This week a video went viral on the Internet. Not some cloyingly cute thing with kittens and not the Why I Hate Religion but Love Jesus video. It was much more disturbing than that. No, this video was of American soldiers urinating on the dead bodies of supposed Taliban soldiers.
Mohsin Naquvi, a director of the Islamic Information Center in Washington was quoted saying that
“A dead body … is the property of God, and the property of God is to be respected.”I just kept dwelling on that quote this week: human bodies are the property of God and to be respected.
The more I thought about that the more convinced I became that this is what we hear and sing and know in the 139th Psalm when the Psalmist writes of God:
For it was you who formed my inward parts; you knit me together in my mother’s womb.14I praise you, for I am reverently and wonderfully made.
Perhaps this, the belongingness of human bodies to the Almighty, should be the basis for an ethic of war and economics and religion.
Because both the bodies of those dead soldiers and the bodies of the ones who desecrated them were all knit together in their own mother’s wombs by God. This is political.
Every human body is knit by God, known by God and as we learn in Genesis 2 that God breathed into dust and created humanity so our bodies are actually animated with the very breath of God.
So the belongingness of human bodies to God may be political, but it is also deeply personal.
Star Trek fans will tell you of an episode in the original series in which a superior species, which had no bodies and was only reason and cognition, had a great name for humans. They called us “ugly bags of mostly water”. Sometimes in my house we use this as a term of affection for one another.
It’s not hard to agree that were we more evolved as a species we would no longer need bodies. I mean, bodies are just so inconvenient. They break and grow old, need sleep, demand food, get fat, acquire acne, and produce embarrassing noises. Our bodies are so often just disappointments to us. But what better time to consider the sacredness of human bodies than in the New Year in America – a time when we annually punish our bodies through rigorous exercise and deprivation to make up for abusing our bodies last month through gluttony and over consumption.
And of course there’s a multi-billion dollar industry poised to solve the problem of us having bodies which disappoint. For a price they will stretch your skin, vacuum out fat, insert in silicone, break your nose, inject poison in your face, and apply chemicals to your scalp. Which all feels to me like things prevented by the Geneva Convention. Sometimes it’s hard to tell the difference between Cherry Creek and Internment facilities. Torture is torture. It’s just for some reason here we pay money for it.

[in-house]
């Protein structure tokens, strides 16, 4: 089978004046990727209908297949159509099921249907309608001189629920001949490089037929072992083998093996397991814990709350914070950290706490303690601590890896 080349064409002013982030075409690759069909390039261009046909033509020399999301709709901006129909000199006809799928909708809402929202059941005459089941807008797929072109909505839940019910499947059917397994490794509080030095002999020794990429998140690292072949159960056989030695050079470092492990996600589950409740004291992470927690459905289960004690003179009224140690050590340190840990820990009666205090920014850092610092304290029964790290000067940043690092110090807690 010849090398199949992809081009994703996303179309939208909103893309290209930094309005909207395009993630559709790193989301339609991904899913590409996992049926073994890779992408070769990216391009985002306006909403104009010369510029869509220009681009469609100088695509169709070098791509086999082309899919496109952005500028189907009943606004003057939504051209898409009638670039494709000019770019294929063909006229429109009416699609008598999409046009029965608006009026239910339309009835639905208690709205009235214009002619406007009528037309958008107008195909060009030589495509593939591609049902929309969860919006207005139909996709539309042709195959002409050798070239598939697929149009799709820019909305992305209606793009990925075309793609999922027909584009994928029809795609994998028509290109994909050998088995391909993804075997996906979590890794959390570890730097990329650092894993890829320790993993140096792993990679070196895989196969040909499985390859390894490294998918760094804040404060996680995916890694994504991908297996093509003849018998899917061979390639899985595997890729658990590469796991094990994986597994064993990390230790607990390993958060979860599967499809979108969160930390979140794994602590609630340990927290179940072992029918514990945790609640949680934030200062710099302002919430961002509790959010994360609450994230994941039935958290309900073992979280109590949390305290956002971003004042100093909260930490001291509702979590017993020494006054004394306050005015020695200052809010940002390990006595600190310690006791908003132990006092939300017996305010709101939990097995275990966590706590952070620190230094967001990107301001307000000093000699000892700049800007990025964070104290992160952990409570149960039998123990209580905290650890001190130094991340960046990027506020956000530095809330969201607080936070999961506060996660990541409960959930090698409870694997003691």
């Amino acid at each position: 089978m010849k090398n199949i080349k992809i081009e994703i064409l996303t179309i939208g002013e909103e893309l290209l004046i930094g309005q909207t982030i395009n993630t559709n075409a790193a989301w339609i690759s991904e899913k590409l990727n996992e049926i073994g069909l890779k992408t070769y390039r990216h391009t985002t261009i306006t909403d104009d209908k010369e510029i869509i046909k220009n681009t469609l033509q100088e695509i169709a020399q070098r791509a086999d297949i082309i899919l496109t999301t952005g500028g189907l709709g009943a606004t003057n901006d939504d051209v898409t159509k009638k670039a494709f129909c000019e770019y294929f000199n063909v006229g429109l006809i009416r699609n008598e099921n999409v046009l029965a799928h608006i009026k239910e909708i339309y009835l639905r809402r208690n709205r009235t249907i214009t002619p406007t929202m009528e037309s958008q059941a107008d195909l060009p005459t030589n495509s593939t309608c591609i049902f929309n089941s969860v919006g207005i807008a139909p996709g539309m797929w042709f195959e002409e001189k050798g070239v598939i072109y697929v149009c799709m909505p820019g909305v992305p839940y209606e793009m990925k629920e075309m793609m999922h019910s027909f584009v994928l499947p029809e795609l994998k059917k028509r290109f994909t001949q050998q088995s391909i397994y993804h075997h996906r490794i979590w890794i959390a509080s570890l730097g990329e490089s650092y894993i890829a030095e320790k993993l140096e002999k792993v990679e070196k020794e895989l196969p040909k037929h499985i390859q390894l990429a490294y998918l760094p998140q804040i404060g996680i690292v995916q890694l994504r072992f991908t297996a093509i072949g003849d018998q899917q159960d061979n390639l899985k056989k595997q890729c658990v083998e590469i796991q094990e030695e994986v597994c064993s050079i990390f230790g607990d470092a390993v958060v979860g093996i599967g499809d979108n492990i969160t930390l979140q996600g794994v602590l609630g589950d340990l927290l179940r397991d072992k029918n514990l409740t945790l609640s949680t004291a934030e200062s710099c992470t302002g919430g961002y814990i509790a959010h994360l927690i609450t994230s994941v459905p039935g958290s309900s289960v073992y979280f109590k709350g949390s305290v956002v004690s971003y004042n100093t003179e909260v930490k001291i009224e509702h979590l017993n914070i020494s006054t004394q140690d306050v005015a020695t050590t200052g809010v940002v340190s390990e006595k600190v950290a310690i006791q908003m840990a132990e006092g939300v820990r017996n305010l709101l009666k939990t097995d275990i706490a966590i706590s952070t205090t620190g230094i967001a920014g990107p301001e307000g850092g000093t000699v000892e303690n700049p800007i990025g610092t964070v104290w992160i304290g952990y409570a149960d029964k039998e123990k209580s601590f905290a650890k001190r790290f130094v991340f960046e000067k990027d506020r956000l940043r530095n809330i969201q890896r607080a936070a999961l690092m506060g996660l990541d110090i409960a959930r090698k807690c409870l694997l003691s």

So here’s my suggestion: the church should open a shop right in the middle of all the Botox and liposuction clinics where for free anybody could walk in and we’d tell them that their bodies are wonderfully knit together by God. That their bodies are holy and beautiful to the one in whose image they were created. And then maybe we could serve them bread and wine.
Yet you don’t have to look far to find that there are many forms of Spirituality that are disembodied, in which the flesh is forced into submission. As much as I love the medieval mystics they were totally into this. And we come by it honestly in Christianity. Meaning that, thanks to Roman imperialism, the writers of the New Testament were ensconced in Greek thought. Intrinsic to the Greek way of thinking is that on the one hand there is flesh, which was base, and lower; on the other hand there is spirit which is elevated and higher than flesh; and ne’r the 2 shall meet. To be “spiritual” then was to transcend the evils and demands of the body. But that is far from a Hebrew way of thinking. And the true spiritual origins of Christianity are more Hebrew than Greek.
When we think of it, so many of our personal and societal problems stem not from a lack of ethereal disembodied spirituality but stem from not considering our created, physical reality to be holy. Bodies, streams and rivers, flora, fauna, food. I just don’t think that the world can afford a disembodied spirituality any more.
So let us remind each other that every human body is the same in form as the one taken on by God in the incarnation of Christ. That God slipped into skin and walked among us as Jesus Christ. Who ate with riff-raff, kissed lepers, drank wine, washed the dirty feet of his faltering friends, made mud out of spit and dirt to heal the blind and said “Follow me”. We see in Jesus that a physical life is a spiritual life. And even after his torture and death when he was raised from the tomb he was not raised as a disembodied spirit floating around like an a ghost….no, at the end of Luke’s Gospel he ate grilled fish on a beach.
And in those last days Jesus told us he is present when we gather around an actual table and take a literal chunk of bread into our bodies. There’s nothing disembodied about it. If anything it’s disturbingly physical.
So even if your body disappoints and is seen as imperfect by the mirrors of culture, you are nothing less than a walking miracle of flesh knit together by God and animated by God’s own breath. And this is nothing less than grounds to bless our own and indeed all human bodies with the dignity afforded them by their creator. For they are all – every one of them reverently and wonderfully made by God.
So listen again to Psalm 139 re-told
1The Lord has searched you and known you.
13For it was God who formed your inward parts; and knit you together in your mother’s womb.
14 praise God, for you are reverently and wonderfully made and wonderful are God’s works
And nothing else gets to tell you who you are.
(during Open Space – a time of response and reflection following the sermon – we invited people to write “hand-knit by God” or “wonderfully made”on themselves.)